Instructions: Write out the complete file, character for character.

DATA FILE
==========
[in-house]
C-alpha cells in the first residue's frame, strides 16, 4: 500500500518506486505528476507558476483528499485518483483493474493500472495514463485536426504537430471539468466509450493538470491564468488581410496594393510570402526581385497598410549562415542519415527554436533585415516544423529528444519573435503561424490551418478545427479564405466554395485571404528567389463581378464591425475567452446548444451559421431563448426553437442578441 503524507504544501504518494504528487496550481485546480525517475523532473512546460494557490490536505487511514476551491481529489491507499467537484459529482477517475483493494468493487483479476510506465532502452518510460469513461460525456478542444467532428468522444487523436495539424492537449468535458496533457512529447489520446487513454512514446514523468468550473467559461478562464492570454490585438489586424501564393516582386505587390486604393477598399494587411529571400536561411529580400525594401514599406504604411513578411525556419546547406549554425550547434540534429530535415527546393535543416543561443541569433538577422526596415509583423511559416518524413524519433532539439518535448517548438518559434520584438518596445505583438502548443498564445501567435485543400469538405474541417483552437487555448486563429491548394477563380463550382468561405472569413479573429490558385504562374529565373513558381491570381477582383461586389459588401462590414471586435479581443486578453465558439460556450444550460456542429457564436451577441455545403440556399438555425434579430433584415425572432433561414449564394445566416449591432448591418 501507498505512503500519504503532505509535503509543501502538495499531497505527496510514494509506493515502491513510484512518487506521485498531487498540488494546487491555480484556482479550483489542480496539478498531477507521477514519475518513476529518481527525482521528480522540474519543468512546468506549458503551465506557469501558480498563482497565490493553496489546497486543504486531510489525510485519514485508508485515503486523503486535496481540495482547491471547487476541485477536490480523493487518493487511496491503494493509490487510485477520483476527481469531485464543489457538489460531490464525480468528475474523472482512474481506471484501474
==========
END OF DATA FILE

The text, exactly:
[in-house]
C-alpha cells in the first residue's frame, strides 16, 4: 500500500518506486505528476507558476483528499485518483483493474493500472495514463485536426504537430471539468466509450493538470491564468488581410496594393510570402526581385497598410549562415542519415527554436533585415516544423529528444519573435503561424490551418478545427479564405466554395485571404528567389463581378464591425475567452446548444451559421431563448426553437442578441 503524507504544501504518494504528487496550481485546480525517475523532473512546460494557490490536505487511514476551491481529489491507499467537484459529482477517475483493494468493487483479476510506465532502452518510460469513461460525456478542444467532428468522444487523436495539424492537449468535458496533457512529447489520446487513454512514446514523468468550473467559461478562464492570454490585438489586424501564393516582386505587390486604393477598399494587411529571400536561411529580400525594401514599406504604411513578411525556419546547406549554425550547434540534429530535415527546393535543416543561443541569433538577422526596415509583423511559416518524413524519433532539439518535448517548438518559434520584438518596445505583438502548443498564445501567435485543400469538405474541417483552437487555448486563429491548394477563380463550382468561405472569413479573429490558385504562374529565373513558381491570381477582383461586389459588401462590414471586435479581443486578453465558439460556450444550460456542429457564436451577441455545403440556399438555425434579430433584415425572432433561414449564394445566416449591432448591418 501507498505512503500519504503532505509535503509543501502538495499531497505527496510514494509506493515502491513510484512518487506521485498531487498540488494546487491555480484556482479550483489542480496539478498531477507521477514519475518513476529518481527525482521528480522540474519543468512546468506549458503551465506557469501558480498563482497565490493553496489546497486543504486531510489525510485519514485508508485515503486523503486535496481540495482547491471547487476541485477536490480523493487518493487511496491503494493509490487510485477520483476527481469531485464543489457538489460531490464525480468528475474523472482512474481506471484501474